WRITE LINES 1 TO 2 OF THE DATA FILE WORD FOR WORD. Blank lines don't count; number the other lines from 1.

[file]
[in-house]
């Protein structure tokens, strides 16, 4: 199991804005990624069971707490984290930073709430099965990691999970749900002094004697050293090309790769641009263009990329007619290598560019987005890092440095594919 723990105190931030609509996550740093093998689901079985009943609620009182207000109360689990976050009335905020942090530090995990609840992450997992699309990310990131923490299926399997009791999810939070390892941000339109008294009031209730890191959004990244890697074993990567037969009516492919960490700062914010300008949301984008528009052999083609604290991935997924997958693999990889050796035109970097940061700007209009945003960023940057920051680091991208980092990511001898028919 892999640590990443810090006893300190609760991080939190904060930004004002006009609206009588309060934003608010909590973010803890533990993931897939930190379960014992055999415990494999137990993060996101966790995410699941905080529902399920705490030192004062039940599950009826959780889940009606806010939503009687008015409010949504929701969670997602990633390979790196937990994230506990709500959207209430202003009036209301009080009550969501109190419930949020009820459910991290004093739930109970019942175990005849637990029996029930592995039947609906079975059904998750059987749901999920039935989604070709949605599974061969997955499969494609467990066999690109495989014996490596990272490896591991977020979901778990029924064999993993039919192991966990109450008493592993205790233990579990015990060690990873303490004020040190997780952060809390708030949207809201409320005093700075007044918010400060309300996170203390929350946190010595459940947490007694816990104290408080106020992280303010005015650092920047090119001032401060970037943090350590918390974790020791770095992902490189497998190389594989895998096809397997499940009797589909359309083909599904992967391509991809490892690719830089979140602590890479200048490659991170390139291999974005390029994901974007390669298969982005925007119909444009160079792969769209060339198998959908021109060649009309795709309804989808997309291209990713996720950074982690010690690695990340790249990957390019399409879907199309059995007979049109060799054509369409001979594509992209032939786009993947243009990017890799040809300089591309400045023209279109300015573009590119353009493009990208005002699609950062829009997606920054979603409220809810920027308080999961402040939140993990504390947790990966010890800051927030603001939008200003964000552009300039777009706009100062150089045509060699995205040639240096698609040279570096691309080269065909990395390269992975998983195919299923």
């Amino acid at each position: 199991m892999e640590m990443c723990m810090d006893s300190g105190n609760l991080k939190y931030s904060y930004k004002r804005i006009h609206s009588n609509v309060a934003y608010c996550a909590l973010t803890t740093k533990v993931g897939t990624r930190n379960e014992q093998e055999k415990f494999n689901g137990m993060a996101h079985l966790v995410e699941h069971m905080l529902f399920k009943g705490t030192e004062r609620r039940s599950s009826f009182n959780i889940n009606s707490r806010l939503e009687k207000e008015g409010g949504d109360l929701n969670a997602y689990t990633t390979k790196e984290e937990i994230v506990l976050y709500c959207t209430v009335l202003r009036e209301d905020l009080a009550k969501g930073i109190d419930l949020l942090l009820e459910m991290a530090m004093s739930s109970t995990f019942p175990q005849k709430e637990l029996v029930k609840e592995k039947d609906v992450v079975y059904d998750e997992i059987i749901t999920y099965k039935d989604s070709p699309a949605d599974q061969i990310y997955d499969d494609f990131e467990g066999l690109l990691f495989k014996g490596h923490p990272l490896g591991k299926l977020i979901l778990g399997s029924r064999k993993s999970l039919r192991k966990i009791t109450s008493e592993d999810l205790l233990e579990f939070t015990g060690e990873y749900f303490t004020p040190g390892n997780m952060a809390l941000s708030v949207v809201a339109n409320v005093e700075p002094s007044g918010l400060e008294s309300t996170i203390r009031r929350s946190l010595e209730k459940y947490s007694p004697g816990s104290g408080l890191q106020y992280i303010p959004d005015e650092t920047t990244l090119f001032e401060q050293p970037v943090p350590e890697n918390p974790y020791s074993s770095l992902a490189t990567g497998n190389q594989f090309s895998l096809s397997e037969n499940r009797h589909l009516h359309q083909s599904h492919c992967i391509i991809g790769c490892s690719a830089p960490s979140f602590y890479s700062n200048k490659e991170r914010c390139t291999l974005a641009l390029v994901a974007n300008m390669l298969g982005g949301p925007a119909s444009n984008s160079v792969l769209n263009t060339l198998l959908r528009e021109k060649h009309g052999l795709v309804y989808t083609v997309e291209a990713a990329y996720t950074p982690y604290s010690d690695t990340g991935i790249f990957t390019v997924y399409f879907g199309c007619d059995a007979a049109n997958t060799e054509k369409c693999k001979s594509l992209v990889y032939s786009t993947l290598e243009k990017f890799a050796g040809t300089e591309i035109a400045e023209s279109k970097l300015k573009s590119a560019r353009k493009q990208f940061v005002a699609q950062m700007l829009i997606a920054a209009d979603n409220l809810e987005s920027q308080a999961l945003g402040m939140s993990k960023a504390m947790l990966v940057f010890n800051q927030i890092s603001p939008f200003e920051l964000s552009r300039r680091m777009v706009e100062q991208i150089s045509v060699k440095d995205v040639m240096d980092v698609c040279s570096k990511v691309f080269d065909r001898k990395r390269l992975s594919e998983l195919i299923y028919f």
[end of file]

[in-house]
């Protein structure tokens, strides 16, 4: 199991804005990624069971707490984290930073709430099965990691999970749900002094004697050293090309790769641009263009990329007619290598560019987005890092440095594919 723990105190931030609509996550740093093998689901079985009943609620009182207000109360689990976050009335905020942090530090995990609840992450997992699309990310990131923490299926399997009791999810939070390892941000339109008294009031209730890191959004990244890697074993990567037969009516492919960490700062914010300008949301984008528009052999083609604290991935997924997958693999990889050796035109970097940061700007209009945003960023940057920051680091991208980092990511001898028919 892999640590990443810090006893300190609760991080939190904060930004004002006009609206009588309060934003608010909590973010803890533990993931897939930190379960014992055999415990494999137990993060996101966790995410699941905080529902399920705490030192004062039940599950009826959780889940009606806010939503009687008015409010949504929701969670997602990633390979790196937990994230506990709500959207209430202003009036209301009080009550969501109190419930949020009820459910991290004093739930109970019942175990005849637990029996029930592995039947609906079975059904998750059987749901999920039935989604070709949605599974061969997955499969494609467990066999690109495989014996490596990272490896591991977020979901778990029924064999993993039919192991966990109450008493592993205790233990579990015990060690990873303490004020040190997780952060809390708030949207809201409320005093700075007044918010400060309300996170203390929350946190010595459940947490007694816990104290408080106020992280303010005015650092920047090119001032401060970037943090350590918390974790020791770095992902490189497998190389594989895998096809397997499940009797589909359309083909599904992967391509991809490892690719830089979140602590890479200048490659991170390139291999974005390029994901974007390669298969982005925007119909444009160079792969769209060339198998959908021109060649009309795709309804989808997309291209990713996720950074982690010690690695990340790249990957390019399409879907199309059995007979049109060799054509369409001979594509992209032939786009993947243009990017890799040809300089591309400045023209279109300015573009590119353009493009990208005002699609950062829009997606920054979603409220809810920027308080999961402040939140993990504390947790990966010890800051927030603001939008200003964000552009300039777009706009100062150089045509060699995205040639240096698609040279570096691309080269065909990395390269992975998983195919299923």